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Doctor Dieny and Professor Lote

Détail

  • Nom
    Doctor Dieny and Professor Lote
  • Date
    1944-08-18
  • Lieu
    QUÉVEN
  • Contribution
    Eric Le Bourvellec
  • ID
    3307.3431

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Memorials
Doctor Dieny and Professor Lote
Doctor Dieny and Professor Lote

In honor of Doctor Dieny and Professor Lote considered terrorists by the Germans. They were shot with a burst in the back in this place.

Tribute to Doctor Diény and Professor Lote

René Lote was born in Lorient on April 16, 1881. He was a brilliant Germanist and professor in the Faculty Yves Dieny was born on May 27, 1911 in Quiévy (Nord). He worked as a doctor in Lorient

Residing on rue Paul Guieysses, they decided in 1943 to leave Lorient, which had been bombarded by Allied aircraft.
Rene Lote settled in the market town of Quéven, where he had family ties, while Yves Diény moved to Mané Rivalain with his family. He worked in Lorient and Quéven.
Both became involved in local life, offering their services to the mayor, Louis Kermabon: René Lote became a German translator, and Yves Dieny organized a relief branch, which came at just the right time...

On August 7, 1944, the Allies entered Quéven. The fighting is intense and many of the civilian population take refuge in the sturdy cellars of the Crenne andouillerie, near the Saint Eloi chapel.
There, Doctor Diery, seconded by sœur Adeline, forms teams of volunteers: some guide families to the andouillerie others act as stretcher-bearers. He also prepares the evacuation of the population.
The Germans gradually reoccupy the commune. The Kerzec command post officer is convinced that René Lote and Yves Deny are terrorists friends of captain Barbotin, Resistant notorious in Quéven. The latter, arrested, manages to escape.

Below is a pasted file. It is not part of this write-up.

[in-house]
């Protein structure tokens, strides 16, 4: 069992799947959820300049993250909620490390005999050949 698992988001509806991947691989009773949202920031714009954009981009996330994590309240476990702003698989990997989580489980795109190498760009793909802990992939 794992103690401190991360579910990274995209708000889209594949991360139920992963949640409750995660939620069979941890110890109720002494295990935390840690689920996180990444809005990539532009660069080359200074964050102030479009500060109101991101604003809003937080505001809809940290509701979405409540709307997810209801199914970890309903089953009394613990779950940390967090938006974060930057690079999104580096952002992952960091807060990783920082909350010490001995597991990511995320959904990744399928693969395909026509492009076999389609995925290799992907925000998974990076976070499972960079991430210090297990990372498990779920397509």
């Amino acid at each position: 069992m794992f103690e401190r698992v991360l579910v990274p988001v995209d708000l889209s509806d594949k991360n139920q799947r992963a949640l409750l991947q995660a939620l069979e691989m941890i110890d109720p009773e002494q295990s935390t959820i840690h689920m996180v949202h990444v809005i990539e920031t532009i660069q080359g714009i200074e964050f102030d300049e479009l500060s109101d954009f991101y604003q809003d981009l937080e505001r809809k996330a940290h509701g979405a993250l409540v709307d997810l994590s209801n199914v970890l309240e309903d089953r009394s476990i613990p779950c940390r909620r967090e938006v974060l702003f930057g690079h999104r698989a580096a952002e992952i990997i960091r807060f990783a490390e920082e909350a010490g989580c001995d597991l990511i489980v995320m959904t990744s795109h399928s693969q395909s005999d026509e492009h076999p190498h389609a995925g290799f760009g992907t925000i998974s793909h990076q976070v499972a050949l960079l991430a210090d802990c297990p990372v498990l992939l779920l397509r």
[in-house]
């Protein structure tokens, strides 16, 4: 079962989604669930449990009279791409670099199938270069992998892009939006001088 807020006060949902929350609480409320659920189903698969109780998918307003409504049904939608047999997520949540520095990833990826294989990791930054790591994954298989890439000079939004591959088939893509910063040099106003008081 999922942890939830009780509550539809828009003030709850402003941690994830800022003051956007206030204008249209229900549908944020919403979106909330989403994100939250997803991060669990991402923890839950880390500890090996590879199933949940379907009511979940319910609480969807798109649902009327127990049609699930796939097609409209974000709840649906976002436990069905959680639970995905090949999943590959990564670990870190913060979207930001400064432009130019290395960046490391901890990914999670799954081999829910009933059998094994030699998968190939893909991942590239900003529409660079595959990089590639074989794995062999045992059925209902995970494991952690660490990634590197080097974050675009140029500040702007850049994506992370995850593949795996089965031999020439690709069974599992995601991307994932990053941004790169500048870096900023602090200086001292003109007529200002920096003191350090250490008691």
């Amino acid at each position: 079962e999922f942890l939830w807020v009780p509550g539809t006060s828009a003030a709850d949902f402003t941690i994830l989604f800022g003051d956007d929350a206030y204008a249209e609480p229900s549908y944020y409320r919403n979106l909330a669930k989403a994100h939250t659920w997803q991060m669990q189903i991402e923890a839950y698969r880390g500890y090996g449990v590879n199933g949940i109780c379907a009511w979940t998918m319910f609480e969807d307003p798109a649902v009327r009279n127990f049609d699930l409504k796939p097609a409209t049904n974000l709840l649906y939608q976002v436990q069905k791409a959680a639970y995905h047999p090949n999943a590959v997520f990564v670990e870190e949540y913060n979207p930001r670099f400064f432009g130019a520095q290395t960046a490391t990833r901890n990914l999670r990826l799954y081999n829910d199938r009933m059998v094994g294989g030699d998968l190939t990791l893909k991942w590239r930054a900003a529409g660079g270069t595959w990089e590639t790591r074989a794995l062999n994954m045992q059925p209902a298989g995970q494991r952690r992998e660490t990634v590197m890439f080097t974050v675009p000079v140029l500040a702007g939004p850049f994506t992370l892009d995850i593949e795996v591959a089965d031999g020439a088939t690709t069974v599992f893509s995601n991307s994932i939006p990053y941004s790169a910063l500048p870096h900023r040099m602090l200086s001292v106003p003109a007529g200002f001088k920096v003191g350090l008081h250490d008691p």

On the morning of August 18, the day the commune will be set on fire Professor Lote and Doctor Diény , quietly make their way from Mané Rivalain to the village. They were stopped by a German patrol looking for them, and underwent two interrogations at Kerzec and then Kerlétu.

In the evening, after 9pm, they were led on foot past the cemetery towards Pont-Scorff, flanked by their guards. The guards stepped aside, giving the two prisoners the impression that they were on their way to the American lines. It was then that they were coldly shot in the back and finished off with a shot from a revolver.

Whether or not they had joined a Resistance network, René Lote (61) and Yves Diény (33) had acted Resistance ", as Joseph Kerbellec, mayor of Quéven, attested in 1947. Declared "Dead for France", they are both buried in the Quéven cemetery.

Contribution and photo credit Le Bourvellec Eric

 
Doctor Dieny and Professor Lote
Doctor Dieny and Professor Lote.
Memoriaux
Doctor Dieny and Professor Lote
Doctor Dieny and Professor Lote.
Memoriaux
Doctor Dieny and Professor Lote
Doctor Dieny and Professor Lote.
Memoriaux

Doctor Dieny and Professor Lote

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